Sen. Jim Davis, R-Franklin, faced a group of 50 Macon County teachers and staff last Tuesday in the library of South Macon Elementary School, and it was not a happy crowd.
Waynesville leaders will face a tough choice in coming weeks: either raise the property tax rate by 3 cents or cut town services and amenities.
That’s the message Town Manager Marcy Onieal shared with Waynesville aldermen at a budget workshop last week.
From animal shelters to free clinics to food banks, nonprofit organizations of all stripes make a yearly knock on county commissioners doors, hoping to be included in the upcoming budget. But as the recession marches on, those knocks are becoming more frequent — and more costly — for Jackson County commissioners.
As this year’s budget talks kicked off, Macon County Schools presented its petition for a $500,000 funding increase to pay for teacher raises and insurance increases, but County Manager Derek Roland’s proposed budget doesn’t include any of those extra dollars. He’s asking commissioners to fund the school system at $7.3 million, the same amount as last year.
Haywood County Schools may have a tough choice to make in coming weeks: add additional teachers or give existing teachers a half-percent raise?
The Haywood School Board hoped to do both in the coming year, but likely won’t have enough money to make both a reality.
Haywood County Schools will see a slight budget increase from county commissioners next year, although it will fall far short of what school officials asked for.
The school system will get an extra $280,000 from the county — about a quarter of the $1.1 million increase the school system would have liked. But school officials were quick to give county commissioners an ‘A’ for effort.
Hospitals in North Carolina face a catch-22 of the worst kind: the $600 million kind, the kind they have no control over, the kind that involves politics.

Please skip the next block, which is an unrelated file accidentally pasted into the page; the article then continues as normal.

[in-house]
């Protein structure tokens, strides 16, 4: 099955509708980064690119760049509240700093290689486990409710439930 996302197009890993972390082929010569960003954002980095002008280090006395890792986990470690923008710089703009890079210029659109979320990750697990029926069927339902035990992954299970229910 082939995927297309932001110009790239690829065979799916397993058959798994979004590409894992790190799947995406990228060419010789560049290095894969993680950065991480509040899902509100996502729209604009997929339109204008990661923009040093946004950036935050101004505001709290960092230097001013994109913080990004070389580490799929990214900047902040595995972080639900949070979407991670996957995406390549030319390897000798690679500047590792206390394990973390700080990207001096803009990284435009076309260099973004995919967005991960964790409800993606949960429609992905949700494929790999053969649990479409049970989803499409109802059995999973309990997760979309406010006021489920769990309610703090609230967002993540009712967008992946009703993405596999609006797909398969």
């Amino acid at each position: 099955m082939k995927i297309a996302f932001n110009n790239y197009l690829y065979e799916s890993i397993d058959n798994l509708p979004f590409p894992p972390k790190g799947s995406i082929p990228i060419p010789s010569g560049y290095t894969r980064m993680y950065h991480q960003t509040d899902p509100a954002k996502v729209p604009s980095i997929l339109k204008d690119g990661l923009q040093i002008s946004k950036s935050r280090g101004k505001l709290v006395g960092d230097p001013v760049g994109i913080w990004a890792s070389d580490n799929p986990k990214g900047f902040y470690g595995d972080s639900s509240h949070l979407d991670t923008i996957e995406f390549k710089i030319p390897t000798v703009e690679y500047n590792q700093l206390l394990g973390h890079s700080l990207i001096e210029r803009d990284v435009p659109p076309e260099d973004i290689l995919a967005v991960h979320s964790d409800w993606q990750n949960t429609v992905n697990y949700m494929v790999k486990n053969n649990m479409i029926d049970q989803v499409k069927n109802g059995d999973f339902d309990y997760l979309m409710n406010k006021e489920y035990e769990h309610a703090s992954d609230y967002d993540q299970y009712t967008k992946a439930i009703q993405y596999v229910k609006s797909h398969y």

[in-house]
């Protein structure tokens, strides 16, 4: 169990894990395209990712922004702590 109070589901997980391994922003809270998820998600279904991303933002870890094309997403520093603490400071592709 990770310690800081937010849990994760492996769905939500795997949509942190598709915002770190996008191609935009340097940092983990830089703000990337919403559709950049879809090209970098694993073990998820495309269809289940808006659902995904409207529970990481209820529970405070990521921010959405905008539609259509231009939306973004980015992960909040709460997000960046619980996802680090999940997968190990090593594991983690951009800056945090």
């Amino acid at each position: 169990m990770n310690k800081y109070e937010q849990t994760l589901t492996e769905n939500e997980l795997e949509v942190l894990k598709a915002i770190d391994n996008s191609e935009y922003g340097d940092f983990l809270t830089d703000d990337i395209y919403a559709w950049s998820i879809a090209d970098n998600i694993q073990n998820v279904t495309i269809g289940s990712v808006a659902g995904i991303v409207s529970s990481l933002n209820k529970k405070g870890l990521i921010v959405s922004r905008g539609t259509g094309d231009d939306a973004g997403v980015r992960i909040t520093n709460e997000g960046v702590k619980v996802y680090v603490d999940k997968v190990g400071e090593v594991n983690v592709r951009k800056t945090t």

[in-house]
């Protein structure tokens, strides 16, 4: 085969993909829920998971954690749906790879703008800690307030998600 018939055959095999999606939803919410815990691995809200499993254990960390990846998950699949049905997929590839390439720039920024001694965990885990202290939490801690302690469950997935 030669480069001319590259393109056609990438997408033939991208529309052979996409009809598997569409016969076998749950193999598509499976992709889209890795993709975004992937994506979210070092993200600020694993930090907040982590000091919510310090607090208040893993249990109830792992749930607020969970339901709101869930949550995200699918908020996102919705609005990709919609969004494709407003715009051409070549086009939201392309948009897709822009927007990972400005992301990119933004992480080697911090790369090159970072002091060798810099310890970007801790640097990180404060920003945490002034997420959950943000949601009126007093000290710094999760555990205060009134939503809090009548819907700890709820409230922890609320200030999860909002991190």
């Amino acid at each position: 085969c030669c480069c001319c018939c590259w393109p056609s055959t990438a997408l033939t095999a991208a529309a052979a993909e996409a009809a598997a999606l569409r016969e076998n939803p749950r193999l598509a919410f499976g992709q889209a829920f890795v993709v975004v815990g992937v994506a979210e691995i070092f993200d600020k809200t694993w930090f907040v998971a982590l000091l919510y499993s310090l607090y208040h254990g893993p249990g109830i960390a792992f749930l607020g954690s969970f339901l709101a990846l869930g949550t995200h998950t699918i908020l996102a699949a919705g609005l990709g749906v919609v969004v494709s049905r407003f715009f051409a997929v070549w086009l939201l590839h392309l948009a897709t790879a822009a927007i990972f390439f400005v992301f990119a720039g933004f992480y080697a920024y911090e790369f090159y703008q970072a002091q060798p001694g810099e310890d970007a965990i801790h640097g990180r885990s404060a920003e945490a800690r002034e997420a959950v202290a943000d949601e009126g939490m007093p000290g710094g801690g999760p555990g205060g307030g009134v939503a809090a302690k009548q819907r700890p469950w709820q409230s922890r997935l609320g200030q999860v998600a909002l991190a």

Hospitals in North Carolina are seeing a financial hit they can ill-afford after state lawmakers in the General Assembly turned down the federal government’s offer to expand Medicaid last year. It would have added 500,000 uninsured poor to Medicaid rolls.
Republican lawmakers in North Carolina are standing by their controversial decision last year to deny Medicaid expansion to 500,000 low-income people who otherwise lacked health coverage.
Some Democrats in the General Assembly are pushing to revisit Medicaid expansion, however. The legislative season had barely gotten underway last week when a group of Democratic lawmakers introduced a bill that would reverse course on Medicaid expansion.
Local school leaders and educators are celebrating last week’s court ruling declaring a 2013 law that doles out a small raise for 25 percent of the state’s teachers — no more and no less — unconstitutional.
School vouchers are back on the table for the 2014-15 school year following a ruling in the North Carolina Supreme Court last week. In March, N.C. Superior Court Judge Robert Hobgood issued a preliminary injunction against the Opportunity Scholarship Program, preventing the voucher program from going into effect until the court could hear the case and issue a final ruling.